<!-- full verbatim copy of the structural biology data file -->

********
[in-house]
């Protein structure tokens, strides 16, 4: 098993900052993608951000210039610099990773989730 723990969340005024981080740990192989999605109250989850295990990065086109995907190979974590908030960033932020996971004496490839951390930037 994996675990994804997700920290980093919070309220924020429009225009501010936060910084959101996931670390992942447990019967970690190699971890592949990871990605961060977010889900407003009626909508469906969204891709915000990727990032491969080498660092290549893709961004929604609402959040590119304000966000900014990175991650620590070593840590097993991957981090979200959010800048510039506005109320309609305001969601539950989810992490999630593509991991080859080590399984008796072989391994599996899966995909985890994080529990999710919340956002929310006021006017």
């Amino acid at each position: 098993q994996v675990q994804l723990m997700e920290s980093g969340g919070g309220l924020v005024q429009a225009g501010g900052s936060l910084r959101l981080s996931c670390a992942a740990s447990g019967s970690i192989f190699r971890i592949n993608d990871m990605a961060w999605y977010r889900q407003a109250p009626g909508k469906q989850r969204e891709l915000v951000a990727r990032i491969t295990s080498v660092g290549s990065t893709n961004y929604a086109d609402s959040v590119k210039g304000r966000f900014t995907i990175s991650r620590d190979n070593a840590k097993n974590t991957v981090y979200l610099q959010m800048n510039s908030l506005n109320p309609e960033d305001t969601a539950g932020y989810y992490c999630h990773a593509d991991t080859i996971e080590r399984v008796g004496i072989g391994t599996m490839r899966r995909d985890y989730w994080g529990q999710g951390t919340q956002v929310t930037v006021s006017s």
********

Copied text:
[in-house]
């Protein structure tokens, strides 16, 4: 098993900052993608951000210039610099990773989730 723990969340005024981080740990192989999605109250989850295990990065086109995907190979974590908030960033932020996971004496490839951390930037 994996675990994804997700920290980093919070309220924020429009225009501010936060910084959101996931670390992942447990019967970690190699971890592949990871990605961060977010889900407003009626909508469906969204891709915000990727990032491969080498660092290549893709961004929604609402959040590119304000966000900014990175991650620590070593840590097993991957981090979200959010800048510039506005109320309609305001969601539950989810992490999630593509991991080859080590399984008796072989391994599996899966995909985890994080529990999710919340956002929310006021006017």
């Amino acid at each position: 098993q994996v675990q994804l723990m997700e920290s980093g969340g919070g309220l924020v005024q429009a225009g501010g900052s936060l910084r959101l981080s996931c670390a992942a740990s447990g019967s970690i192989f190699r971890i592949n993608d990871m990605a961060w999605y977010r889900q407003a109250p009626g909508k469906q989850r969204e891709l915000v951000a990727r990032i491969t295990s080498v660092g290549s990065t893709n961004y929604a086109d609402s959040v590119k210039g304000r966000f900014t995907i990175s991650r620590d190979n070593a840590k097993n974590t991957v981090y979200l610099q959010m800048n510039s908030l506005n109320p309609e960033d305001t969601a539950g932020y989810y992490c999630h990773a593509d991991t080859i996971e080590r399984v008796g004496i072989g391994t599996m490839r899966r995909d985890y989730w994080g529990q999710g951390t919340q956002v929310t930037v006021s006017s």